The Myth That IAPT Pays for Itself By Getting People Into Work and/or Increasing Productivity

 

IAPT claims the service pays for itself by getting people off unemployment benefit (16.8% of IAPT clients) Davis et al (2020) http://dx.doi.org/10.1136  and/or long term sick or disabled benefit (6.9% of IAPT clients).   It is therefore a minority of IAPT clients that may justify the belief that the service pays for itself. But further elaboration of this ‘minority’ shows that the proportion of clients who could make an economic difference is smaller still. Further when the psychological mechanism by which a change of occupational status may operate is considered it is improbable that the service pays for itself.  

 IAPT could in principle get 20-25% of clients off benefits. Assuming the target clientele this year is 20%, i.e 0.3 million people, how would the service pay for itself.  Well 40% of IAPT clients do not attend their 1st treatment appointment, so only 0.18 million will be exposed to an IAPT treatment therapist. Of these 42% attend just one treatment appointment, thus 0.1044 million have exposure  to IAPTs treatments and are in the categories of unemployed or long term sick and potentially might have their employment status changed by the Service i.e 104,440. Those undergoing IAPT treatment ( defined by the Service as attending 2 or more treatment sessions) have an average of 8 treatment sessions in 2018-2019     Saunders et al (2020) https://doi.org/10.1017/S1754470X20000173 but the unemployed and those on long term sickness benefit are less likely to attend a treatment session Davis et al (2020)http://dx.doi.org/10.1136, as are those who have been referred previously. Thus one might expect this 104,440 to attend a mean of 6 sessions and treatment typically spans 12 weeks according to Saunders et al (2020) https://doi.org/10.1017/S1754470X20000173 . By what mechanism could the typical 6 sessions change employment status over the 12 week span?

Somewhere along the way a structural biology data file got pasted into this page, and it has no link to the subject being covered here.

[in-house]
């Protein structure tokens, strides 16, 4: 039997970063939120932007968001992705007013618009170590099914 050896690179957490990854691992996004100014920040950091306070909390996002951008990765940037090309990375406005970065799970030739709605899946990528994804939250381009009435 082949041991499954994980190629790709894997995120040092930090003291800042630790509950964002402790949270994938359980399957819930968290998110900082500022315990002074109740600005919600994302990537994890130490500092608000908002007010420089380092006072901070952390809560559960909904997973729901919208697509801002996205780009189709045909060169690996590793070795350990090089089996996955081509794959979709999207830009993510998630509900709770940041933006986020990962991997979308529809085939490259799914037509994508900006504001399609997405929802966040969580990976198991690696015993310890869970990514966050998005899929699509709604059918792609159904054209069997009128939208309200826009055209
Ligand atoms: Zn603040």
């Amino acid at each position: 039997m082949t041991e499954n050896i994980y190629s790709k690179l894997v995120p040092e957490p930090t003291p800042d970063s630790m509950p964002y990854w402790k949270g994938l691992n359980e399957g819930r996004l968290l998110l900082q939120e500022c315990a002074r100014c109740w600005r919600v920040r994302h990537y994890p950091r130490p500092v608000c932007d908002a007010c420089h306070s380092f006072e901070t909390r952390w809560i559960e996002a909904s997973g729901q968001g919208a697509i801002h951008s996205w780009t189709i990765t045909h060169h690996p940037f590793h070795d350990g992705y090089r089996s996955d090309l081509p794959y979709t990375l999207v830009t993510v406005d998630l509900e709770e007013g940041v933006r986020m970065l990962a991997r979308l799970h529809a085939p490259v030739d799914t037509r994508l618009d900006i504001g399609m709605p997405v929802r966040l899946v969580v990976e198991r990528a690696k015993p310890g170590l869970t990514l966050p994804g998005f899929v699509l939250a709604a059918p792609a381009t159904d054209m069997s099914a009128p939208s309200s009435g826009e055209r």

1. There will be a sub-population of the ‘unemployed’ whose unemployment is  related to a work related negative life event, e.g now being physically unable to do the manual work they were employed to do or maltreatment at work. It is difficult to see how 6 sessions of psychological therapy  delivered over 12 weeks would change the diagnostic status of this sub population. There is absence of evidence that such a dosage of psychological therapy can change the employment status of this sub-population. If the sub-population of clients for whom work has been an iatrogenic factor in their debility, are excluded from the analysis, then the population that IAPT’s ministrations could conceivably address is much less than 100,000.
  2.  To return a person to occupational functioning would mean addressing three key areas a) persistence – the ability to persist with a task b) pace – the ability to complete a task in a timely manner and c) adaptation – the ability to handle the inevitable hassles of the workplace. There is no evidence that IAPT specifically targets these difficulties or has provided training in tackling them nor has it been demonstrated 6 sessions of psychological therapy can resolve such difficulties in 12 weeks and even less whether such treatment is enduring. 

It can be objected that IAPT pays for itself by increasing the productivity of those already employed, rather than by changing occupational status. But there is no evidence that it does so anymore than the pre-IAPT counselling services.

Dr Mike Scott